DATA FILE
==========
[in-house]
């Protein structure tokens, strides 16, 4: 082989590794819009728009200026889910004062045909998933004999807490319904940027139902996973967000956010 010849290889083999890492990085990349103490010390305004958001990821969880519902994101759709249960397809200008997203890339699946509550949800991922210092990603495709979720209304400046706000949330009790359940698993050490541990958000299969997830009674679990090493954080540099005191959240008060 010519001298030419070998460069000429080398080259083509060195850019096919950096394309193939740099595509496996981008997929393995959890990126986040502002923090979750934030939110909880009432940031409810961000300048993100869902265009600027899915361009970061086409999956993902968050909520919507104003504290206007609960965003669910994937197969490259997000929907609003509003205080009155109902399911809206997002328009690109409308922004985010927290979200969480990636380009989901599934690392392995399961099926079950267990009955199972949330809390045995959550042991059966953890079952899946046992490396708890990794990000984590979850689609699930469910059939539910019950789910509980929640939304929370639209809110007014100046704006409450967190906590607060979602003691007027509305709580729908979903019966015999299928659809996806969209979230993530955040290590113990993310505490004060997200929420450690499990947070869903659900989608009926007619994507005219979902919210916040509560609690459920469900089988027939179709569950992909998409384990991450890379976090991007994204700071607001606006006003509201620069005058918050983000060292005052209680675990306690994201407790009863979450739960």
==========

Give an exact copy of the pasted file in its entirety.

[in-house]
């Protein structure tokens, strides 16, 4: 082989590794819009728009200026889910004062045909998933004999807490319904940027139902996973967000956010 010849290889083999890492990085990349103490010390305004958001990821969880519902994101759709249960397809200008997203890339699946509550949800991922210092990603495709979720209304400046706000949330009790359940698993050490541990958000299969997830009674679990090493954080540099005191959240008060 010519001298030419070998460069000429080398080259083509060195850019096919950096394309193939740099595509496996981008997929393995959890990126986040502002923090979750934030939110909880009432940031409810961000300048993100869902265009600027899915361009970061086409999956993902968050909520919507104003504290206007609960965003669910994937197969490259997000929907609003509003205080009155109902399911809206997002328009690109409308922004985010927290979200969480990636380009989901599934690392392995399961099926079950267990009955199972949330809390045995959550042991059966953890079952899946046992490396708890990794990000984590979850689609699930469910059939539910019950789910509980929640939304929370639209809110007014100046704006409450967190906590607060979602003691007027509305709580729908979903019966015999299928659809996806969209979230993530955040290590113990993310505490004060997200929420450690499990947070869903659900989608009926007619994507005219979902919210916040509560609690459920469900089988027939179709569950992909998409384990991450890379976090991007994204700071607001606006006003509201620069005058918050983000060292005052209680675990306690994201407790009863979450739960």